• Life-threatening opioid intoxication developed in a patient after he was given small doses of codeine for the treatment of a cough associated with bilateral pneumonia. Codeine is bioactivated by CYP2D6 into morphine, which then undergoes further glucuronidation. CYP2D6 genotyping showed that the patient had three or more functional alleles, a finding consistent with ultrarapid metabolism of codeine. We attribute the toxicity to this genotype, in combination with inhibition of CYP3A4 activity by other medications and a transient reduction in renal function.
    Figure 1. Metabolic Pathways of Codeine Biotransformation.
    The conversion of codeine into norcodeine by CYP3A4 and into codeine-6-glucuronide by glucuronidation usually represents 80 percent of codeine clearance, and conversion of codeine into morphine by CYP2D6 represents only 10 percent of codeine clearance (blue arrows). Morphine is further metabolized into morphine-6-glucuronide and into morphine-3-glucuronide. Morphine and morphine-6-glucuronide have opioid activity (green arrows). Glucuronides are eliminated by the kidney and are thus susceptible to accumulation in cases of acute renal failure. The patient (red arrows) had ultrarapid CYP2D6 metabolism, inhibition of CYP3A4 as a result of treatment with clarithromycin and voriconazole, and glucuronide accumulation due to acute renal failure. Red arrows with dotted lines indicate low levels of drug conversion or elimination, green arrows with dotted lines indicate low levels of brain penetration, and thick arrows indicate high levels.
  • Personalized medicine

    1. 1. Dumontier::BIOL4301:Personalized Medicine Personalized Medicine Michel Dumontier, Ph.D. Associate Professor of Bioinformatics Department of Biology, Institute of Biochemistry, School of Computer Science Carleton University Ottawa Institute for Systems Biology Ottawa-Carleton Institute for Biomedical Engineering Nov 18, 2010
    2. 2. Dumontier::BIOL4301:Personalized Medicine “If it were not for the great variability among individuals, medicine might as well be a science and not an art” Sir William Osler, 1892
    3. 3. Dumontier::BIOL4301:Personalized Medicine SNPs – a major source of variation • Single Nucleotide Polymorphisms (SNPs) – Single base change in DNA AAGCCTA AAGCTTA – SNPs arise as a consequence of mistakes during normal DNA replication – Average frequency 1/1000bp • Other sources of variation – Insertions, deletions, translocation, duplications, repeats – copy number variation is a major element SNP Deletion Translocation Insertion Most Common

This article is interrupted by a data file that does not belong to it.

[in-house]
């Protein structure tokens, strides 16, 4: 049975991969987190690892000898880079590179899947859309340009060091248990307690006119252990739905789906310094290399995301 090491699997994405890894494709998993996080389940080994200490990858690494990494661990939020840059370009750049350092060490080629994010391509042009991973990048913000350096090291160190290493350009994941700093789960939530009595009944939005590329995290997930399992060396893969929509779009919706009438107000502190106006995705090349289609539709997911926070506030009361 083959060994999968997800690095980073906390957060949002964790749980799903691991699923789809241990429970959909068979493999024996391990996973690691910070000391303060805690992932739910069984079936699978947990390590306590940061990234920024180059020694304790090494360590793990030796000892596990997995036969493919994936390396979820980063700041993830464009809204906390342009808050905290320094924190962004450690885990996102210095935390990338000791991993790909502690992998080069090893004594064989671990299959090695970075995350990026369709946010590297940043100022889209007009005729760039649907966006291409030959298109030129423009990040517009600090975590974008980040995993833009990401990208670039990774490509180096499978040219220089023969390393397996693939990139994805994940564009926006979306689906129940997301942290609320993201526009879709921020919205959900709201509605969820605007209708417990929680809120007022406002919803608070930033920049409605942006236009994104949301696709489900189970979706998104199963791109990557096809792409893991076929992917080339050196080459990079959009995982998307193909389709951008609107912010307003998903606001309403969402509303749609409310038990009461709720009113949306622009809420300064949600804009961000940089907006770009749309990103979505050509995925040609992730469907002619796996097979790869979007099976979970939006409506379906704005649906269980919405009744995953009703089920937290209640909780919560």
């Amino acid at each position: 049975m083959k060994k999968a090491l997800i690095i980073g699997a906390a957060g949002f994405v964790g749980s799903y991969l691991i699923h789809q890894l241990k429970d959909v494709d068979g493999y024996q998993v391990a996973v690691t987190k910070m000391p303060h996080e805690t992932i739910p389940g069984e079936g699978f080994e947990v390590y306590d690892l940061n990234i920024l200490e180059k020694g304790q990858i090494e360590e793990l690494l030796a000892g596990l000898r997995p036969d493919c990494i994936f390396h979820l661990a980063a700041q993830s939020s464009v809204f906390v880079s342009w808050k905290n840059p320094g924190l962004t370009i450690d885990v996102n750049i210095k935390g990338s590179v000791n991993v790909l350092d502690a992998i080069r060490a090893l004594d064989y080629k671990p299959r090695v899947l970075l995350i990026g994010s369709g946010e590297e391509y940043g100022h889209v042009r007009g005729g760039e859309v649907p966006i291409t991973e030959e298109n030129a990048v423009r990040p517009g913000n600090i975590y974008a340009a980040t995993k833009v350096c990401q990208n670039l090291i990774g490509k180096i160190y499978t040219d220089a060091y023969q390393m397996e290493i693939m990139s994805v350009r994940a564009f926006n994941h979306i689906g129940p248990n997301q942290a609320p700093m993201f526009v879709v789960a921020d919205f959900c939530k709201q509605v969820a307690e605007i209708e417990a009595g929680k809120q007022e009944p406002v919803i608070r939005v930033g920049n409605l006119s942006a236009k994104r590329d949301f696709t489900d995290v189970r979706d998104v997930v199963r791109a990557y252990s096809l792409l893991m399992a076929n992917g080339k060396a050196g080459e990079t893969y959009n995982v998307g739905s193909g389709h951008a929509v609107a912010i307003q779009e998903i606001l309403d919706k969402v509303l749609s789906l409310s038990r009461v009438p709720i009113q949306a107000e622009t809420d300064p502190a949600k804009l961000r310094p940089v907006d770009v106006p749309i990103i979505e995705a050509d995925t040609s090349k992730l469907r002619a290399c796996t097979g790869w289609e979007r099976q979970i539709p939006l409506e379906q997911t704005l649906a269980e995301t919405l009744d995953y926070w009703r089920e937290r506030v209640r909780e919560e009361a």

4. 4. Dumontier::BIOL4301:Personalized Medicine Human Variation • In human beings, 99.9 percent bases are same. • Remaining 0.1 percent (~3M bases) makes a person unique. – Different attributes / characteristics / traits • how a person looks, • diseases he or she develops. • These variations can be: – Harmless (change in phenotype) – Harmful (diabetes, cancer, heart disease, Huntington's disease, and hemophilia ) – Latent (variations found in coding and regulatory regions, are not harmful on their own, and the change in each gene only becomes apparent under certain conditions e.g. susceptibility to lung cancer)
    5. 5. Dumontier::BIOL4301:Personalized Medicine
    6. 6. Dumontier::BIOL4301:Personalized Medicine
    7. 7. Dumontier::BIOL4301:Personalized Medicine
    8. 8. Dumontier::BIOL4301:Personalized Medicine Personalized Medicine The ability to offer • The Right Drug • To The Right Patient • For The Right Disease • At The Right Time • With The Right Dosage Genetic and metabolic data will allow drugs to be tailored to patient subgroups
    9. 9. Dumontier::BIOL4301:Personalized Medicine Benefits of Personalized Medicine • Better matching patients to drugs instead of “trial and error • Customized pharmaceuticals may eliminate life- threatening adverse reactions • Reduce costs of clinical trials by – Quickly identifying total failures – Favourable responses for particular backgrounds • Improved efficacy of drugs
    10. 10. Dumontier::BIOL4301:Personalized Medicine Personalized Medicine : BiDil • Combination pill containing two medications for heart failure, cardiovascular disease, and/or diabetes. • Clinical trials did not show overall benefit across entire population. • Subgroup of patients showed best overall benefit – BiDil approved solely for use in African-descent patients. Controversial!
    11. 11. Dumontier::BIOL4301:Personalized Medicine PGx • Pharmacokinetics – What the body does to the drug – dose, dosage regimen, delivery form – Drug fate: Absorption, distribution, metabolism, and elimination of drugs (ADME) • Pharmacodynamics – What the drug does to the body – Biochemical and physiological effects of drugs – mechanism of drug action – relationship between drug concentration and effect • Pharmacokinetics and pharmacodynamics are essential to assess the drug efficacy.
    12. 12. Dumontier::BIOL4301:Personalized Medicine
    13. 13. Dumontier::BIOL4301:Personalized Medicine PGx + genetics/genomics • Pharmacogenetics – The effect of genetic variation on drug response. • Pharmacogenomics – The application of genomics to the study of human variability in drug response. • Pharmacogenetics and pharmacogenomics are expected to play an important role in the development of better medicines for populations and targeted therapies with improved benefit/risk ratios for individuals